## Fall 2015 Midterm Q1A

Arianna Brooks 4A
Posts: 18
Joined: Wed Sep 21, 2016 2:57 pm

### Fall 2015 Midterm Q1A

2A + 1B ----> 3C
If one mole of A is mixed with one mole of B, which is the limiting reactant?

The answer says that A is the limiting reactant, but I really don't understand this. Wouldn't B be used up faster because there's less of it? Can someone please explain this to me? Thanks

Vista_Farkhondeh_3O
Posts: 26
Joined: Tue Jul 12, 2016 3:00 am

### Re: Fall 2015 Midterm Q1A

Because you need 2 moles of A for every one mole of B. You only have one mole of A, so technically, you'll only be using 1/2 mole of B. A runs out before B does, making A your limiting reactant.

MayaKhalil_1L
Posts: 34
Joined: Wed Sep 21, 2016 2:59 pm

### Re: Fall 2015 Midterm Q1A

You need to calculate the number of moles of A that is used based off of the moles of A and vice versa.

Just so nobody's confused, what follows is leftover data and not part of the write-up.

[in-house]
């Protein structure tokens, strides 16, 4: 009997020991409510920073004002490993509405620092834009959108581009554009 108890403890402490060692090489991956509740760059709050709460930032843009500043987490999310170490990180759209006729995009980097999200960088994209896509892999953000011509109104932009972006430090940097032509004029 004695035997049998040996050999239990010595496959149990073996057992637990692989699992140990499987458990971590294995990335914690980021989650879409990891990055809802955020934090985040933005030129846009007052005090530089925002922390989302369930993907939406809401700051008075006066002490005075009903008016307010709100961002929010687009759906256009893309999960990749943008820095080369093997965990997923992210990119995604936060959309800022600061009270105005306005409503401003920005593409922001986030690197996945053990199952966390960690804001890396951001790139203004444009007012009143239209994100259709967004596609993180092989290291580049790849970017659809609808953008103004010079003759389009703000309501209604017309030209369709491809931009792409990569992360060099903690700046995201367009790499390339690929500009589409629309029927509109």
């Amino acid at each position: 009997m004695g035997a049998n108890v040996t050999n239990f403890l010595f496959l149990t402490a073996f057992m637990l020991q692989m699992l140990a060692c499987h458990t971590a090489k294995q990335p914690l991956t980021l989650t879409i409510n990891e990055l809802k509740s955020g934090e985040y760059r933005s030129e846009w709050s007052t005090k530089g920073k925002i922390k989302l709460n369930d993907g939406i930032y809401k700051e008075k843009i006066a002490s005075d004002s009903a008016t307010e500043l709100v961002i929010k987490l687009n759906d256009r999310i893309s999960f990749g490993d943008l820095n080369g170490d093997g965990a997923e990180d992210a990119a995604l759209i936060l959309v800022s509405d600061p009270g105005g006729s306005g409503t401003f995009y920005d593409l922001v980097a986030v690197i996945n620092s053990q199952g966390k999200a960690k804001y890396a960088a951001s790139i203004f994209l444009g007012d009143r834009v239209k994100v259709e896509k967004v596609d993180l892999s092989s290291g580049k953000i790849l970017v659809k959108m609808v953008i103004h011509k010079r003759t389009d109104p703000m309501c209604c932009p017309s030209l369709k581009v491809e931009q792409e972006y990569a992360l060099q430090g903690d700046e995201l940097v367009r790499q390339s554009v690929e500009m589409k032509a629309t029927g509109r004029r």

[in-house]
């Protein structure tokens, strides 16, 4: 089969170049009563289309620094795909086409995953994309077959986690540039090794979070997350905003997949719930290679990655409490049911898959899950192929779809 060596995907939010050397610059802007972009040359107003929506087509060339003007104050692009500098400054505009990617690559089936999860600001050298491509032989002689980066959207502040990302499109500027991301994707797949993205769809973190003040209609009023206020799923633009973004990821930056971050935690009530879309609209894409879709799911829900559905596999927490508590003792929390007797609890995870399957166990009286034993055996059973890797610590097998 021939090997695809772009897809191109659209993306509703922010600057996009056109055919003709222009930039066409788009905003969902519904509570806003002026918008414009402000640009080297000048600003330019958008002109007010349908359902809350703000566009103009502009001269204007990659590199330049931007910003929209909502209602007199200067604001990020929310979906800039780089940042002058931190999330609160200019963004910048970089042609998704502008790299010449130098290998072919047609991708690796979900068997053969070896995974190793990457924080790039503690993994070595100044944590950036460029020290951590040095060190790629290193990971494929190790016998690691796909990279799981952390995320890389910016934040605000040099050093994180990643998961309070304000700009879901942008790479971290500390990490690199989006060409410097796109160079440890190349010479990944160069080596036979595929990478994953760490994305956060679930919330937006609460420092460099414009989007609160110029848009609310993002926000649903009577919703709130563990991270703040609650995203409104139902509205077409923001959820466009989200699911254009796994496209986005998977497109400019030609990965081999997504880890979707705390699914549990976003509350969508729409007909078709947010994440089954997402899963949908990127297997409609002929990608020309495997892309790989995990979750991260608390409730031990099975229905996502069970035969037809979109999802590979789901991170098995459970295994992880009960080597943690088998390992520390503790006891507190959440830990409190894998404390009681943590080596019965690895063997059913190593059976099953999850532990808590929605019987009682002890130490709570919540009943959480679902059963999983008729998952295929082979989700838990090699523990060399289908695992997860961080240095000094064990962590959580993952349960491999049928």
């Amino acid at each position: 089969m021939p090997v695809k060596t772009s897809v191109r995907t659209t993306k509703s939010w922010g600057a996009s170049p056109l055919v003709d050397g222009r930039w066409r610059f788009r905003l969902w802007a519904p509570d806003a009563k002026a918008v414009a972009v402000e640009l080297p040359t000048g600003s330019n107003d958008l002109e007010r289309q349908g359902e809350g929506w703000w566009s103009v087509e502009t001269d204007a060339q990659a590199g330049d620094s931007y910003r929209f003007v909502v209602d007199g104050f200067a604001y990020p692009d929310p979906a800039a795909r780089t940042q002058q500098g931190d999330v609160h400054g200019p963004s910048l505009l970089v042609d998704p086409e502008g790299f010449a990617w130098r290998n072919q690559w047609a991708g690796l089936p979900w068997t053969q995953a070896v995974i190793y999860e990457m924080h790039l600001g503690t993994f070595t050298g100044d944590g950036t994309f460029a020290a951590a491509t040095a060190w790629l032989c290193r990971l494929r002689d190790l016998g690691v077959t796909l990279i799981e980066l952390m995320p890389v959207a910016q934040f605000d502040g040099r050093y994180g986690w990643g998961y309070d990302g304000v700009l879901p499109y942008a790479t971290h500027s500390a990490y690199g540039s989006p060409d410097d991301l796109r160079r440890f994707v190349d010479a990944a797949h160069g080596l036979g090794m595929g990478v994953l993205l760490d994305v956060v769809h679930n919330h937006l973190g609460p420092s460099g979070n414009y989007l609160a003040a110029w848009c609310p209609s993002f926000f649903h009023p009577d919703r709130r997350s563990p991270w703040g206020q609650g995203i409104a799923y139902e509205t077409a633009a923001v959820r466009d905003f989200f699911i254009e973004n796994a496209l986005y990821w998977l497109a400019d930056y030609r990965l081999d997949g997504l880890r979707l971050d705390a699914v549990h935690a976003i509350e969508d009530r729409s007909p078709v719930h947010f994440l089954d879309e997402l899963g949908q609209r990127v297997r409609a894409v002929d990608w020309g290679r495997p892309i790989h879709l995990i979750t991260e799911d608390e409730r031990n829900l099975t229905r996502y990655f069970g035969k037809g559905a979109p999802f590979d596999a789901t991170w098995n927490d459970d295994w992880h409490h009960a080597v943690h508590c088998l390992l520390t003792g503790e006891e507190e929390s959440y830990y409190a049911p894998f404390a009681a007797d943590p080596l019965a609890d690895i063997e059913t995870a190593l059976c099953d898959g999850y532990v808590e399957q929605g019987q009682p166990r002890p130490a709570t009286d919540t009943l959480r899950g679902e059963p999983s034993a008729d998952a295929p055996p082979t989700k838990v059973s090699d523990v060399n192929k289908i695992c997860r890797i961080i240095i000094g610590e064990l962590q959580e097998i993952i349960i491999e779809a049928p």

It's difficult to picture without numbers but essentially all you do is calculate the moles in terms of the variables.

So the questions says 1 mole of each variable is used:
1mol A x 1 mol B/2 mol A= 1/2 mol B

1 mol B x 2 mol A/ 1 mol B= 2 mol A

A is the limiting reactant because it only uses up 1/2 mol of B while B would require 2 mol of A. In other words, in order for B to be completely used it needs 2 moles of A, but A only uses up 1/2 mol of B. However, there is only 1 mol of each, so there is not enough for B to be completely used, but if A is used, there is excess B. Therefore, the reaction is dependent on A making it the limiting reactant.

You can also calculate the amount of moles of C produced for each one and see that less moles of C are produced with A, making it the limiting reactant.

1 mol A x 3 mol C/2 mol A = 1.5 mol C

1 mol B x 3 mol C/1 mol B= 3 mol C